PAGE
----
Are You Ready to Establish a Mentorship Program?
Could a mentorship program help you feel less overwhelmed during the COVID-19 crisis? These days, leaders are spending more time checking in with employees who aren’t used to working from home. You may also be spending extra time churning out revised revenue projections or providing other data sets that your cohorts on the leadership team need in order to set the direct strategic direction for the company.
The last thing you have time for is mentorship. Right? And besides taking up a lot of time, mentoring would require you to have a positive attitude — something that is in short supply right now. Katherine Plumhoff has a different opinion. In her recent tlnt.com article, Plumhoff points out that this could be a perfect time to develop a mentorship program in your organization.
Defining the Program
A good mentorship program can help promising employees learn some of the skills they’ll need to succeed as senior managers. Mentoring also gives them exposure to situations they’ll encounter as they move up the organizational ladder. The current crisis is the perfect example of an unpredictable business challenge.
As you develop the program, establish guidelines. Determine what you want mentees to learn. Perhaps they can create presentations in areas where they possess knowledge. They might attend client meetings and then summarize what happened and make recommendations about strategies for the next meeting. Or they can contribute to planning sessions about how to create business forecasts for the next six months.
Your mentorship program will only be as good as the framework you set up. This framework should include specific start and end dates. For example, a period of six months may work well for your organization. During those six months, the mentors and mentees should meet a set number of times. Both parties should write up, at regular intervals, their impressions of how well they think the process is working.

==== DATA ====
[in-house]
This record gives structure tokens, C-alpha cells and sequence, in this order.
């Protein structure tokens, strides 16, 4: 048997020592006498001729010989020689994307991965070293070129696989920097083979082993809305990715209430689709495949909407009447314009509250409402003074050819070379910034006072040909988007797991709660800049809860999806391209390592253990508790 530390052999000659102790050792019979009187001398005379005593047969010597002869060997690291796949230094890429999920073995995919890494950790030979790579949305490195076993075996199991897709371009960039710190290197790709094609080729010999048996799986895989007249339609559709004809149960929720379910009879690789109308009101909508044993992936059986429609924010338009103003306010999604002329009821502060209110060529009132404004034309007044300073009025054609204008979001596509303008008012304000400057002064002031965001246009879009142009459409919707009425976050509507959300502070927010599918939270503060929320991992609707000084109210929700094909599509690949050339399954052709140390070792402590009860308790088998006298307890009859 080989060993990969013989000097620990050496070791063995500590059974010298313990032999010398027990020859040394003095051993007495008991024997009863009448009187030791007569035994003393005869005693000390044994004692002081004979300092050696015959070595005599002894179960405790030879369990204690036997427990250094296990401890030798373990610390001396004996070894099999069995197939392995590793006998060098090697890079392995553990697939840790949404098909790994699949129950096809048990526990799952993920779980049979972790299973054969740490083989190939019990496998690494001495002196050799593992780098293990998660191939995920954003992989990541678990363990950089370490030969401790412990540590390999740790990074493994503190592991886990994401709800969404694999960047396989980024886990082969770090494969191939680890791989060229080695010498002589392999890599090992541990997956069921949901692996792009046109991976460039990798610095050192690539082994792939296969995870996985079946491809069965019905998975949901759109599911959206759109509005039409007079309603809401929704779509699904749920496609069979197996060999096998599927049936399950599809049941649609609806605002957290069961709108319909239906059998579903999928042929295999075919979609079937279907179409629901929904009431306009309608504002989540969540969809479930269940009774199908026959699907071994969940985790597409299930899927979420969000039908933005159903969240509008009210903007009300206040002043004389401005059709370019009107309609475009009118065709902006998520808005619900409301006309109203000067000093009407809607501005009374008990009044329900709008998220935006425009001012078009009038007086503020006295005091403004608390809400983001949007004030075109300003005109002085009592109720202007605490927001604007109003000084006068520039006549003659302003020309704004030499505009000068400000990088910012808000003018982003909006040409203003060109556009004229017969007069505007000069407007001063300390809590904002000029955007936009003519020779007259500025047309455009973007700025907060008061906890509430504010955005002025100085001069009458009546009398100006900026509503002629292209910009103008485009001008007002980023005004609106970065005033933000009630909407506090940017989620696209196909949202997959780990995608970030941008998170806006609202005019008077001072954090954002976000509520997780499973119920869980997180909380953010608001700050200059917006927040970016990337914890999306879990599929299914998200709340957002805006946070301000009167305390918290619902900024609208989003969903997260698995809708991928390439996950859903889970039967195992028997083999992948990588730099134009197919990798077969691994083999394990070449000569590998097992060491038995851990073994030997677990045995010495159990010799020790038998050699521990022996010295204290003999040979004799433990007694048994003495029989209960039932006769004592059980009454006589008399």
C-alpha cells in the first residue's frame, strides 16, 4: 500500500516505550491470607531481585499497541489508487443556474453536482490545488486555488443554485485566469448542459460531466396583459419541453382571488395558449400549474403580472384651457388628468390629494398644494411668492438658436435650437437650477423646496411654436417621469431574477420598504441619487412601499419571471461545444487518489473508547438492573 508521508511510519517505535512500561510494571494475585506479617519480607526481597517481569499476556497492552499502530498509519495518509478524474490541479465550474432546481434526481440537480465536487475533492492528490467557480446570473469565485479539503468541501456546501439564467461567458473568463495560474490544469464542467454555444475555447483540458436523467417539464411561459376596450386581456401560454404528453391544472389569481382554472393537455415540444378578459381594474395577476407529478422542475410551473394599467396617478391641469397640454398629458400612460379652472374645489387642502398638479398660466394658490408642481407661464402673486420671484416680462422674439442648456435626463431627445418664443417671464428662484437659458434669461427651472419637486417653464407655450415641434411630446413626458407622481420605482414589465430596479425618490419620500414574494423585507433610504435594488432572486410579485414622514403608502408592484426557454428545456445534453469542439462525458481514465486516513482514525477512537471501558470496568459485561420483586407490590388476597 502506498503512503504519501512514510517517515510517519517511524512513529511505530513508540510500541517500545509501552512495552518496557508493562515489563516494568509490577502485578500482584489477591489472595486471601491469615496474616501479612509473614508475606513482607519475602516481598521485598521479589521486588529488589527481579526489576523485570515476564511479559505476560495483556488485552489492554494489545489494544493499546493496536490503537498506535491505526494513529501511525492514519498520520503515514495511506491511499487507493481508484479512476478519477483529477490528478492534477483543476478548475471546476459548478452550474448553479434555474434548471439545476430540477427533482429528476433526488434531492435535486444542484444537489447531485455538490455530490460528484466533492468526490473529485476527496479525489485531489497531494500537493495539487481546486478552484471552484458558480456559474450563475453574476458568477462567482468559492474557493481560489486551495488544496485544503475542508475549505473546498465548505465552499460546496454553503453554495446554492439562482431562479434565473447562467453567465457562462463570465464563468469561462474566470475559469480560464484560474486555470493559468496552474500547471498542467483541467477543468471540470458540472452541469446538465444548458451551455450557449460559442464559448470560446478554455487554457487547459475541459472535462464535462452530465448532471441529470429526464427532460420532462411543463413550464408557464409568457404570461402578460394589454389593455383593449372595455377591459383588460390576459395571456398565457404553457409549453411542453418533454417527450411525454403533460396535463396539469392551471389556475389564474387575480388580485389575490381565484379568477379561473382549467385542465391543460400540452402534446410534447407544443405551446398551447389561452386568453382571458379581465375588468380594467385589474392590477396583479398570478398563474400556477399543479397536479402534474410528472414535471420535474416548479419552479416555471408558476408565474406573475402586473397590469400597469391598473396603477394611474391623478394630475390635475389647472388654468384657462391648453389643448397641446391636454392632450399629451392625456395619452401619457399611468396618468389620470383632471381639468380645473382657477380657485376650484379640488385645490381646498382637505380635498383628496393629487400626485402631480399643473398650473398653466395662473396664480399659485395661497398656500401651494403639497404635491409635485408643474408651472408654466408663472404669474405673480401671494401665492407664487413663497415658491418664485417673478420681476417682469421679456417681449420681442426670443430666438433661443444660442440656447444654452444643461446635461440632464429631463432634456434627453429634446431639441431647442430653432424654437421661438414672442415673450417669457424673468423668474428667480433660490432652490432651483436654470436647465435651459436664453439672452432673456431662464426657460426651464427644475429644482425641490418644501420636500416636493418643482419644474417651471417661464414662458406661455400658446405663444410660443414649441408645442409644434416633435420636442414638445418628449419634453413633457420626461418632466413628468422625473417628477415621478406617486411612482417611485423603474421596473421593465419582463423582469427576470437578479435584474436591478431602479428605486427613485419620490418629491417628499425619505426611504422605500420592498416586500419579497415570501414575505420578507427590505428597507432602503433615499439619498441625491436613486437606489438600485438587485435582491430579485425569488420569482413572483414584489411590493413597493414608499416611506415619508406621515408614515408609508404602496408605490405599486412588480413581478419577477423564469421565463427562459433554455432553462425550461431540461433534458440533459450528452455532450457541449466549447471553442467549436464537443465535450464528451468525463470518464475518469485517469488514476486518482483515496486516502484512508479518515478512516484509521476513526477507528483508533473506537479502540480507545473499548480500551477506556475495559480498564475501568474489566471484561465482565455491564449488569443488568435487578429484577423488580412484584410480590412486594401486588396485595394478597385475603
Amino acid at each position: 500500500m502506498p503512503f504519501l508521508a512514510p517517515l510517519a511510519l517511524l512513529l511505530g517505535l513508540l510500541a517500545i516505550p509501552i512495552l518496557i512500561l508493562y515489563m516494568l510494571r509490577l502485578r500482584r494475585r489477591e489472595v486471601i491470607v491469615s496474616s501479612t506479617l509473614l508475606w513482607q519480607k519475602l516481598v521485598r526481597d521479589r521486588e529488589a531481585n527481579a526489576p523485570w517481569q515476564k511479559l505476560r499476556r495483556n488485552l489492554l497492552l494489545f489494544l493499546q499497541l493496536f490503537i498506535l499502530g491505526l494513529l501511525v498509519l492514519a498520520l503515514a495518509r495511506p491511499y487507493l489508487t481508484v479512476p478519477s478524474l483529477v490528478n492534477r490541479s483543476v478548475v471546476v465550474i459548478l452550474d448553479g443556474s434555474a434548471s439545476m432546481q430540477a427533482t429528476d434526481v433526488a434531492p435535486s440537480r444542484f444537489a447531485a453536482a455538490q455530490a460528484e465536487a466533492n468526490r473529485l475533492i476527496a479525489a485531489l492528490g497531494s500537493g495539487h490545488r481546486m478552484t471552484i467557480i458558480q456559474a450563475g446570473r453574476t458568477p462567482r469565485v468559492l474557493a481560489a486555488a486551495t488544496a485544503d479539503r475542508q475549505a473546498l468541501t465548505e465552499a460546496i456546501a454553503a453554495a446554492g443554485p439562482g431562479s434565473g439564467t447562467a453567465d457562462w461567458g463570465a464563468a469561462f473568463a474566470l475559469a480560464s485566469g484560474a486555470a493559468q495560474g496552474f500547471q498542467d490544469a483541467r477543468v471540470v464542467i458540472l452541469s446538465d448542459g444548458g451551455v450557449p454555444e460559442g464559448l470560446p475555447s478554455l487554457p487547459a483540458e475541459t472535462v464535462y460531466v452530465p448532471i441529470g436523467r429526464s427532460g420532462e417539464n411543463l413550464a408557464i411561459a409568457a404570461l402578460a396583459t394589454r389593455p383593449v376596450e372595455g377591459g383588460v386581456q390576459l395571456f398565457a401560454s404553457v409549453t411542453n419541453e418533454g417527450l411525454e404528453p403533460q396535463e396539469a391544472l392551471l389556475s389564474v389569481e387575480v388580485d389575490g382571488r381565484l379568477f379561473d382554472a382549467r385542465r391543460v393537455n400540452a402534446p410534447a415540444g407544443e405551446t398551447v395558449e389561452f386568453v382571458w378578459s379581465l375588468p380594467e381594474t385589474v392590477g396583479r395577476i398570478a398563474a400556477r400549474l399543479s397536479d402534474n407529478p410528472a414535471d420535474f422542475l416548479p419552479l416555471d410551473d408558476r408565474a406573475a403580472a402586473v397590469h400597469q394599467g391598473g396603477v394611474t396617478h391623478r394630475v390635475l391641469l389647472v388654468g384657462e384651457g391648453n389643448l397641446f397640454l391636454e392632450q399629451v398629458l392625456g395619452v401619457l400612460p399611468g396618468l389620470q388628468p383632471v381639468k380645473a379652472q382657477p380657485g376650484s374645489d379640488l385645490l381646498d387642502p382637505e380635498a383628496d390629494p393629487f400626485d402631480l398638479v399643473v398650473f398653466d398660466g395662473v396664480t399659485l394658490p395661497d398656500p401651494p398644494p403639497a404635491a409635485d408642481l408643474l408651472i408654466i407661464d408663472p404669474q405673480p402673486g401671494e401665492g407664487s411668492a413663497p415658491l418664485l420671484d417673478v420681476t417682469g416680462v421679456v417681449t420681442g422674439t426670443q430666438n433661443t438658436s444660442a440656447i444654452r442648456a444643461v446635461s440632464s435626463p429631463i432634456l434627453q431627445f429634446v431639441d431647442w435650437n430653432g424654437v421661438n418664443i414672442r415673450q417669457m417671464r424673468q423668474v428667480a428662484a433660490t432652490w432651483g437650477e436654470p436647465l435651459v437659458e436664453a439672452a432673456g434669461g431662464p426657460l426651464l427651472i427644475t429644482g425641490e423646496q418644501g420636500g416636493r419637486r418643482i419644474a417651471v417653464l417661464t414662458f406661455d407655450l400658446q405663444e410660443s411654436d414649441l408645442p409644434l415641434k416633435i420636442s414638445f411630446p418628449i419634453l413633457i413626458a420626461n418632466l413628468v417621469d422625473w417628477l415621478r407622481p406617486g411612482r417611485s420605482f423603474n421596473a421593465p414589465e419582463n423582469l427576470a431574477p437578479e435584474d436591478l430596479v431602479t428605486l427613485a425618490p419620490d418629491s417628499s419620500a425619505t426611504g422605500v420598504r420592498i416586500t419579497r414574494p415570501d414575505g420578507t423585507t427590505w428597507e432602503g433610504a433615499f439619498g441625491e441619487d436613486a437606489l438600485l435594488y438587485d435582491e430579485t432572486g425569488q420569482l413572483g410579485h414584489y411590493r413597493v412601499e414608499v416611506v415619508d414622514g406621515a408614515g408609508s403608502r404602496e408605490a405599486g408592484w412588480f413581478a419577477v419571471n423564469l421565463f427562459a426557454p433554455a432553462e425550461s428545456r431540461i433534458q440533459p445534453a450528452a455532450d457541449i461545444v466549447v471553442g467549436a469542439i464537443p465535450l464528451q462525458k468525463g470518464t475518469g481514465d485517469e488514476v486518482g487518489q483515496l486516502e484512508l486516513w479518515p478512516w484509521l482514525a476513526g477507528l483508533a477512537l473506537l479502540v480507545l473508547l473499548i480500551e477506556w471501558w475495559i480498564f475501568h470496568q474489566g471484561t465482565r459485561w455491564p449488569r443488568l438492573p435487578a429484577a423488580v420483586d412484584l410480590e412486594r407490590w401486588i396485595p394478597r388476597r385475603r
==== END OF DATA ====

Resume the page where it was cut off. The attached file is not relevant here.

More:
The success of your mentorship program will also correlate to how well the participants relate to one another. Your mentors don’t always have to be the same gender as their mentees. And they don’t have to be significantly older. But they should possess knowledge and experience that they are willing to share. Your mentors should also make a commitment to the program, especially since it will likely require putting in extra time.
Your mentors may not have specific management training or experience. If that’s the case, talk with them about how to deliver both positive and negative feedback. That simple step can reduce an awkward conflict between the participants.
Likewise, the person running the program should give mentors the ability to do a soft launch with their prospective mentee. If they give an assignment that is not completed on time, mentors should have the ability to decline to work with that mentee.
Your Mentorship Program
A good mentorship program should have a home. In most organizations, the responsibility rests with human resources. Regardless of where you assign this task, check in regularly on whether mentors and mentees are getting what they need. In the long run, these programs can contribute to professional development, a key desire of many younger employees. The program also prepare rising stars to move to the next level in your organization.